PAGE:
A brief history of Cult Times


The last five years have seen a number of changes. Trek series have come and gone, series like Babylon 5 and The X-Files have made a huge impact on fans of Cult TV, and old favourites – OK, we’re talking about Doctor Who – have refused to fade away.

Throughout, Cult Times has been on hand to observe, comment and tell you what time to tune in. In this issue, the magazine’s five successive editors look back at the last 50 months of Cult TV…
selected from
Cult Times #50

Richard Atkinson is the longest-serving editor of Cult Times. He arrived in November 1996, eventually inheriting a keyboard covered in orange juice, a slice of carrot cake and a cupboard full of Inspector Morse videos*

The other day, review copies of the Buffy Season One Box Set (which you can win in a phone-in competition in this issue - sorry, open to UK callers only) arrived in the office. All of a sudden it became unusually busy around my desk (not a common occurrence as you can imagine) as people slyly tried to wander off with them.

Buffy The Vampire Slayer is undoubtedly this year’s Phenomenon. You only have to go to HMV to find Buffy everywhere you turn: books, postcards, posters and, naturally, magazines. Cult Times first featured the series in its February 1998 issue – an interview with Nicholas Brendon – but it wasn’t until this year that it really started to take off. In January it made its terrestrial début on BBC2, and Sky 1 are now approaching the end of Season Three, mere months after it was broadcast in the US.

It’s not difficult to see why Buffy’s so popular. With its young and attractive cast, and a format that balances action and comedy, you could argue that it’s designed to appeal to an audience over and above everything else. But that’s probably the point: at least a part of the series’ charm is that it doesn’t have some incredibly clever agenda weighing it down. There are monsters out there, they’re bad, let’s go and get them with a big stick!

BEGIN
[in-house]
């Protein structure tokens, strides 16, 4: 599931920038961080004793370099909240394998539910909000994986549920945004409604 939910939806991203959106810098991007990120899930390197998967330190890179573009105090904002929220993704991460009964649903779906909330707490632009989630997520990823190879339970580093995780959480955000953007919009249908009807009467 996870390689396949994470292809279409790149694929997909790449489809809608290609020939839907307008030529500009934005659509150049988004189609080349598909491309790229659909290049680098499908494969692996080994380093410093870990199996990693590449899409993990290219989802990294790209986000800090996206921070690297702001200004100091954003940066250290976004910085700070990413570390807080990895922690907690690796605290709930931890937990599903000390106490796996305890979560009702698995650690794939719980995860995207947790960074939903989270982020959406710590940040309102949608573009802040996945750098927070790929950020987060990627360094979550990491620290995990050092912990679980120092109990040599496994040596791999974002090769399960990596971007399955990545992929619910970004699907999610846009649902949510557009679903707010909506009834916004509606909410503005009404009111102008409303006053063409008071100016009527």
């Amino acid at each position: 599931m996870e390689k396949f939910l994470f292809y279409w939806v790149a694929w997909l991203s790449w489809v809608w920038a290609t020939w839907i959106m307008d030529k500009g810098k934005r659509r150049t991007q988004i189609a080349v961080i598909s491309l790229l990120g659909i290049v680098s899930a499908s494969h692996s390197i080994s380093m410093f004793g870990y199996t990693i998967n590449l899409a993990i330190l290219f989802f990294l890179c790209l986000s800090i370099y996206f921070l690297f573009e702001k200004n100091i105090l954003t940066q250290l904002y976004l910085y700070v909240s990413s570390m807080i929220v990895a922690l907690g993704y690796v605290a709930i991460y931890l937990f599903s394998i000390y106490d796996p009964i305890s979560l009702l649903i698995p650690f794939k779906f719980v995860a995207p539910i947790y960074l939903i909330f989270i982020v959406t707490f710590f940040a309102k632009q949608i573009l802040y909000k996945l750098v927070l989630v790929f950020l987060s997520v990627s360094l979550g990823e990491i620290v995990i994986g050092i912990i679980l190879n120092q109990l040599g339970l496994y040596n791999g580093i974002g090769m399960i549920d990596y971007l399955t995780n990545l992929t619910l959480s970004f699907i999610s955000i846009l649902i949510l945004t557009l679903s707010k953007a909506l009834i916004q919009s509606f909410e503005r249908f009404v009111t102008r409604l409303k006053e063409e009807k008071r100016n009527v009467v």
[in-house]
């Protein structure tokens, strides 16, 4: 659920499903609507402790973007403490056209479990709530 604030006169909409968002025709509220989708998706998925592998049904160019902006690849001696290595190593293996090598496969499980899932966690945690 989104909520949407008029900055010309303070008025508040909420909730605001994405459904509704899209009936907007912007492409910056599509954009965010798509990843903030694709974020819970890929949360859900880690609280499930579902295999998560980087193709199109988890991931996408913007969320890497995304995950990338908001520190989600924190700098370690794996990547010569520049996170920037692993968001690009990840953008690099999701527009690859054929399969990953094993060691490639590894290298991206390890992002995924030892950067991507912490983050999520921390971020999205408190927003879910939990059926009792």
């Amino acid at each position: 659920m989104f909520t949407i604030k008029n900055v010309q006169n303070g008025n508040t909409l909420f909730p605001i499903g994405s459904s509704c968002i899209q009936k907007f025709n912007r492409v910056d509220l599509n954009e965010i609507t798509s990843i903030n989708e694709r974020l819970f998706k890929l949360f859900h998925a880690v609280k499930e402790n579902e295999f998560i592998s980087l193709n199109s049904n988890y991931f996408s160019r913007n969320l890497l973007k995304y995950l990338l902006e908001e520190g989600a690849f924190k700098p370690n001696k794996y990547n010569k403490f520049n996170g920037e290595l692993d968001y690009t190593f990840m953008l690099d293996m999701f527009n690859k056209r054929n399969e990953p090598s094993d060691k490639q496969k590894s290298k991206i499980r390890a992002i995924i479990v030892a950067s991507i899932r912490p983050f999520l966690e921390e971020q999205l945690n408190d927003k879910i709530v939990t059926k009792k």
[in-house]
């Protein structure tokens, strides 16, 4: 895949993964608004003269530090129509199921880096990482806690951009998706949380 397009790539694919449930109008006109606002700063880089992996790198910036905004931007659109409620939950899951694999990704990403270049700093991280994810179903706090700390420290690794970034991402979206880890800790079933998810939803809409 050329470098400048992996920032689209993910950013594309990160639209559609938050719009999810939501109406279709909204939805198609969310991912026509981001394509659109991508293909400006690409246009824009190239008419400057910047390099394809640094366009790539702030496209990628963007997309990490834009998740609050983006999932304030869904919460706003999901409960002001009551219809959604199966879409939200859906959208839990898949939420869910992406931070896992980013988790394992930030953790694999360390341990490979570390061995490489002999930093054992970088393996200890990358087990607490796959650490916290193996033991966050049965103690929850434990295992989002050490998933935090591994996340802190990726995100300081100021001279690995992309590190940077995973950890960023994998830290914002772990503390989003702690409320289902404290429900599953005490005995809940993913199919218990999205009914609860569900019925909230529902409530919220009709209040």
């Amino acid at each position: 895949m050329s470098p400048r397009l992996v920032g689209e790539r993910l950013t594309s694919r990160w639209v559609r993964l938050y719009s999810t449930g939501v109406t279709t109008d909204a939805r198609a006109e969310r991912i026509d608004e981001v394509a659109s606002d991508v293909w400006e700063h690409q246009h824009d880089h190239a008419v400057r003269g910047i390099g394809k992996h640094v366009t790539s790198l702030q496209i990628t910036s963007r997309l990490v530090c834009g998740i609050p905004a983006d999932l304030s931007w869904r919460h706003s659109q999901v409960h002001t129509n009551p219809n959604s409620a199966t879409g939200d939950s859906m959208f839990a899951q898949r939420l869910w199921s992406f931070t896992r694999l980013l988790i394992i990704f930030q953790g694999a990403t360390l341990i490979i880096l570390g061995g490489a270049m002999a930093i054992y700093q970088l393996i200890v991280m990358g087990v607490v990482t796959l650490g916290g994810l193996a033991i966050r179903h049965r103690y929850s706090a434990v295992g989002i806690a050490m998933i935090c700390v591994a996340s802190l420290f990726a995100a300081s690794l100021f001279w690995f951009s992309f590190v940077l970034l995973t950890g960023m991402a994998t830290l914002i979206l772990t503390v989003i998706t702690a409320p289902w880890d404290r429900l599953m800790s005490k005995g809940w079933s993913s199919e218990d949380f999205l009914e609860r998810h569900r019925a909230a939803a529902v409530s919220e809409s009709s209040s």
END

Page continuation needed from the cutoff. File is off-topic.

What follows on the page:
I was initially worried that the series made good and evil so clear cut, and that the only way they had to deal with evil was to put a stake through its heart, but as I say, it’s not that serious. It’s meant to entertain. And when it does have something to say for itself, generally it does so confidently and without a fuss.

This issue, Sarah Michelle Gellar talks about people identifying with Buffy. Despite being a superhero, she has her vulnerabilities like all of us. She’s learnt what she can cope with and what she can’t. After completing the biggest ever issue of Cult Times I can certainly identify with that.

Of course, I shouldn’t be saying all this. A much wiser colleague of mine once told me that it’s the editor’s job to be impartial. Not to pick out favourites and alienate any readers who might be uninterested. Don’t get me wrong, Cult Times never likes one thing to the exclusion of all else. In fact it was my original intention to write about the end of Deep Space Nine in this slot.

I decided against this because as we embark upon another 50 issues, I wanted to talk about something that would be continuing with us. Star Trek: Voyager has certainly found its feet, although every now and then it tends to misplace them. It will probably be another few years, if at all, before Doctor Who returns. The X-Files, whilst still having moments of inspired genius, seems to even have lost the interest of those who work on it. And there doesn’t seem to be any hope – last, best or otherwise – for more Babylon projects.

I’m sure Buffy, however, will keep your attention for a good while yet.

Richard Atkinson

Montage based on photos © Jean Cummings/Moonglow Pictures/David Miller. Yes, OK, it's a fake...
Willow, Richard Atkinson, Oz. Spot the odd one out.
*You'll have to read about his predecessors to find out why this should be. Meanwhile, here's Richard lounging around with the stars on the Buffy set
(Ha! He's just pretending. At least I've been in the same cinema as Sarah Michelle Gellar – Web Ed.)

For more about your favourite series, read Cult Times Celebration 50th issue available now, £3.50 ($6.99)

Can't find it locally? You can order it here

Feature © Visual Imagination 1999. Not for reproduction.

Cult Times footer